Outlook Magazine - Fall 2020
‘You can’t do this alone’
learn to do that when you are working in groups and you are thinking about how people communicate. That’s a key point about leadership: You can’t do this alone. It’s about the team. It’s about the people who surround you. It’s about the campus community. It’s about the region. That is why Stout is such a successful, regional comprehensive polytechnic institution,” she said. Eldest of three children Frank is the eldest of three children. Her mother has been a special education teacher, stay-at-home mom and worked in real estate. Her father is an ophthalmologist. Her parents still live in Colorado Springs, Colo., where Frank grew up. Frank’s sister is a veterinarian in Philadelphia and her brother a real estate developer in Colorado, and she has four nieces. She credits many mentors throughout her academic career as well as her husband, Joe Dvorsky, a field service engineer who works for Morris Midwest. “Not only is he incredibly supportive, patient and generous, he is masterful at finding and encouraging balance in life. We make a good pair,” she said. Frank loves to stay active. She started running while in high school and has completed more than 10 marathons, including qualifying for and twice completing Boston. Although she has stopped competing, she remains an avid runner and cyclist. In her formative years, she tried field hockey, soccer and drama, had international service-learning experiences and spent time in France. “While I take work and responsibilities seriously, I try not to take myself too seriously. It is critical that we look for the good in life and in people, keep things in perspective, seek out joy and strive to improve. “It’s an honor to be chancellor. It’s an honor to serve as the first woman chancellor. I want to be an inspirational leader. Period. I want to do what’s right by the institution. That’s my focus,” she said.
The COVID-19 pandemic that disrupted normal university operations one week after she took office, coupled with previous budget issues, have only served to redouble Frank’s determination to make sure UW-Stout is on solid ground and prepared for the future. “We have dealt with the challenges of the pandemic through this lens, and it has allowed us to identify areas for potential growth that include new uses of technology to aid with applied learning and ways to reach different audiences of students by rethinking course and program delivery and degree structures,” Frank said. Former UW System President Ray Cross admires how Frank has led during a challenging time. “Katherine took office amid the pandemic, and I’ve been impressed with how she’s confronted the financial, employment, educational and health challenges facing UW-Stout. The university is in good hands at this difficult time,” said Cross, who left office July 1. Frank describes herself as hard-working and dedicated with high standards, but she knows that achieving successful outcomes at a university are a byproduct of collaboration. For her doctoral thesis, she researched the juvenile writings of the Bronte sisters of Victorian England. She saw an aspect of their lives that has helped guide her career in higher education. “The Brontes wrote together as children, and this collaborative practice influenced their novels. I really became immersed in thinking about collaborative models of authorship and collaborative models of leadership.” Her background is not from the polytechnic mold, like most previous UW-Stout leaders. However, she believes that liberal arts developed her skills in interdisciplinary learning and thinking and thus her “ability to communicate with a range of audiences within a variety of contexts,” she said.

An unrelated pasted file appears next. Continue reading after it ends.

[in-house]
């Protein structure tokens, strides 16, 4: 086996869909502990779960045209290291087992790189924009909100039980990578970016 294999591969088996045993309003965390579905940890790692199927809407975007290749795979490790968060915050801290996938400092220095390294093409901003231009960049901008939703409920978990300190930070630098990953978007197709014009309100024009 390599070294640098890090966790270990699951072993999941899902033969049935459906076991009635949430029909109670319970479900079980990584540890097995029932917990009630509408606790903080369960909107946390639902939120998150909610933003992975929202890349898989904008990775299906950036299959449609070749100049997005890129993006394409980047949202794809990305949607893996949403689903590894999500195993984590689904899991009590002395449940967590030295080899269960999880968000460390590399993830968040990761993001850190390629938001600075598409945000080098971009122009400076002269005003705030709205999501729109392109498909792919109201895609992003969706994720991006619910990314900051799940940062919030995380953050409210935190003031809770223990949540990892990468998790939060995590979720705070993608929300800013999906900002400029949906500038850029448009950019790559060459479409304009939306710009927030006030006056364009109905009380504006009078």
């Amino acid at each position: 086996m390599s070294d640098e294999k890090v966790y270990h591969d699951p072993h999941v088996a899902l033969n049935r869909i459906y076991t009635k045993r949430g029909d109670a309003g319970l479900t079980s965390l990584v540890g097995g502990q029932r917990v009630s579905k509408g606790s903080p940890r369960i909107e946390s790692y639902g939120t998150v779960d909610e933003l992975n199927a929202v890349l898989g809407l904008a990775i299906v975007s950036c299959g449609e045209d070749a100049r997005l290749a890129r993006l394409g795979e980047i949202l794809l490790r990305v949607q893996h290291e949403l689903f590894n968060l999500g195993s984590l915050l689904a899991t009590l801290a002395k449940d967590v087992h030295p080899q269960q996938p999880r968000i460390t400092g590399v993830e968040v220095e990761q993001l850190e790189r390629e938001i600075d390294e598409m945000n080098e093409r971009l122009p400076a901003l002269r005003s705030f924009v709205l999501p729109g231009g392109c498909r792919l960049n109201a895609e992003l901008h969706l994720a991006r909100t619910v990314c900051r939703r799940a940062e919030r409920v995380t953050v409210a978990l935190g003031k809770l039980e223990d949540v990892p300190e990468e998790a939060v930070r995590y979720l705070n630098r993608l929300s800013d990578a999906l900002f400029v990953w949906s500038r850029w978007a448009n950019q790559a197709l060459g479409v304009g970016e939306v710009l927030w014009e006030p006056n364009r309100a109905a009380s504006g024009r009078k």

KATHERINE P. FRANK
CHILDHOOD: Born in Durham, N.C., grew up in Colorado Springs, Colo. AGE: 48 FAMILY: Husband, Joe Dvorsky EDUCATION: B.A. in English from Bates College, Lewiston, Maine; Ph.D. and M.A. in English from University of Washington PREVIOUS WORK EXPERIENCE: 2019-20, vice president of Academic Innovation and professor of English, Central Washington University; 2016-19, provost and vice president of Academic and Student Life, Central Washington University; 2014-16, dean of the College of Arts and Sciences, Northern Kentucky University; previous administrative and teaching positions at Indiana University East and at Colorado State University-Pueblo HOBBIES: Running, road cycling, mountain biking, traveling and adventure, and animals (has three rescue cats)
“I rely on the expertise of others. You
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